Sunday 15 October 2017

Drafting An ASA E-Cigs Consultation Response

Tomorrow sees the deadline for a consultation by the Advertising Standards Authority (ASA) about regulations placed on ads for e-cigs.

The ASA claim this has come about due to products becoming more reliable, but it's fair to say that their rules have been pretty much overtaken by events. What with the Tobacco Control Plan recently putting emphasis on e-cigs being part of the government's future strategy, and with Stoptober prominently featuring vapers in their ads, the rules as they are currently laid out are quite absurd.  Reason being that the CAP & BCAP rules both prohibit claims which are demonstrably true.

The accompanying consultation document states that the purpose of the rules on e-cigs are to make sure ads are "not misleading". Well, it is not misleading to say that vaping is less harmful than smoking because the same has been said by Public Health England, the Royal College of Physicians and it is mentioned in government documents too. It's a bit of a nonsense, therefore, that business can't say such things just because a bunch of idological anti-vaping extremists lobbied dullard MEPs in 2013 to protect the makers of useless pharmaceutical patches and gums.

So the ASA is consulting on bringing the rules back into the realms of reality by relaxing the wording to possibly allow general claims of relative risk. Here is the wording they intend to change ... very slightly.

click to enlarge
The simple deletion of those two words would technically permit an e-cig vendor to put an A-frame outside his shop saying that e-cigs are 95% less harmful than cigarettes (although, to be fair, the ASA were always fighting a losing battle with this because I've seen vendors do it anyway. They can hardly fear a court case when they can safely back the claim). Common sense really, isn't it?

So it's a fairly simple consultation to respond to.
Question 1 
Do you agree with CAP and BCAP’s proposal to remove the prohibition on health claims from unlicensed nicotine-containing e-cigarettes? If not please explain why. Please also provide any relevant evidence not already taken into account by CAP and BCAP in making this proposal.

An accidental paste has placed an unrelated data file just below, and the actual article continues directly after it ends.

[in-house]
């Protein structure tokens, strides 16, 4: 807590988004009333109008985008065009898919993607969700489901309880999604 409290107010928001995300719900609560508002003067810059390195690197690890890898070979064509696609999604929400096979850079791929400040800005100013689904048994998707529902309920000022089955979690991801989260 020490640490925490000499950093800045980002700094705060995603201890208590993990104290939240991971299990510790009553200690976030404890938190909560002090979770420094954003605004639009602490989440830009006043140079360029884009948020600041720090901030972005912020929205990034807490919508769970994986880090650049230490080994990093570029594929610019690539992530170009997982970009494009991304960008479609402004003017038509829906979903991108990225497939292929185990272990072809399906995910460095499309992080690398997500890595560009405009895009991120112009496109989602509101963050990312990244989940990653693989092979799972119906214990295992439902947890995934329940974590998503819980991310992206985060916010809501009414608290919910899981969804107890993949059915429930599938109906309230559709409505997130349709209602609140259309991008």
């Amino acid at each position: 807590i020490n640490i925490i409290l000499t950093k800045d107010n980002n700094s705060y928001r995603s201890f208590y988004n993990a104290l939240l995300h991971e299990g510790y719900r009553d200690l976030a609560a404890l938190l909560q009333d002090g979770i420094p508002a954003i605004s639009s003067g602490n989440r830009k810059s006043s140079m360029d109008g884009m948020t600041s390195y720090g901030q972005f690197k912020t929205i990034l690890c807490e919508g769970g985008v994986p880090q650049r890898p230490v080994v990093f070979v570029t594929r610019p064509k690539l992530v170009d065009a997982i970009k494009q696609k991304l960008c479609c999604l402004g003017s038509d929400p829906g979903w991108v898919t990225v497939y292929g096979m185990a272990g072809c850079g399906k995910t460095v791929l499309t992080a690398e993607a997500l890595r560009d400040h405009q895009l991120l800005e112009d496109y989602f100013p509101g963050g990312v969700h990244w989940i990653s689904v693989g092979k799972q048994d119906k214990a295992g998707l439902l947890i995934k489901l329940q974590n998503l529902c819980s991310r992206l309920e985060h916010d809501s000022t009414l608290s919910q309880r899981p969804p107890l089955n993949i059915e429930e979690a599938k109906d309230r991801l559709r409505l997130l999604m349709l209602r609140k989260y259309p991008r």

Well of course.

Remember that the ASA is running a campaign on the tube claiming that they are there to ensure adverts are truthful.

So what could be more appropriate than having rules which allow e-cig business to tell the truth? It's a no-brainer.
Question 2 
Do you agree with CAP and BCAP’s proposed changes to the wording of the rules, as set out above? If not please explain why
Seems fair enough, yes. It removes the blockage and will help counteract much of the fake news put out by certain tobacco control liars which has led to a majority of the public thinking vaping is just as bad as smoking.

The consultation then addresses the confusion in its rules which could feasibly mean health groups couldn't make the same claims in their adverts. The ASA proposes this qualification.

click to enlarge, again
Well, I suppose if it's fair enough that businesses can make those claims, we mustn't be churlish and say that the nannies can't.
Question 3 
Do you agree with CAP’s proposal to add qualifying text to the introductory text of the ecigarette section of its Code as set out above? If not please explain why.
Sigh, I guess so, yes.
Question 4 
Do you agree with the wording proposed? If not, please explain why and provide your suggestions as to how it should be amended.
Yes, it seems straightforward enough.
Question 5 
Do you have any other information or evidence that you think might be relevant to CAP’s consideration of its regulation of public health advertisements which refer to e-cigarettes?
Well, I think some organisations should be prohibited from calling themselves 'public health' groups, but that's a different issue, so no.

Talking of which, in case you're wondering why this consultation is worth taking part in, I think I only have to tell you the groups who have registered their objections to the relaxation of these advertising rules.
1. Blackpool Council
2. British Medical Association
3. Johnson & Johnson Ltd (What a surprise! - DP)
4. Proprietary Association of Great Britain
5. Royal College of Radiologists
6. The Welsh Government
They may be few - and laughably miguided - but the more responses we who are on the side of the angels submit in favour of the rules being changed, the more their pathetic voices are drowned out.

Responses are due in by 5pm on Monday 16th October 2017, that's tomorrow of course, so don't delay. Responses should be submitted as a Word attachment to or by fax to +44(0)20 7404 3404.

Go on, you know you want to.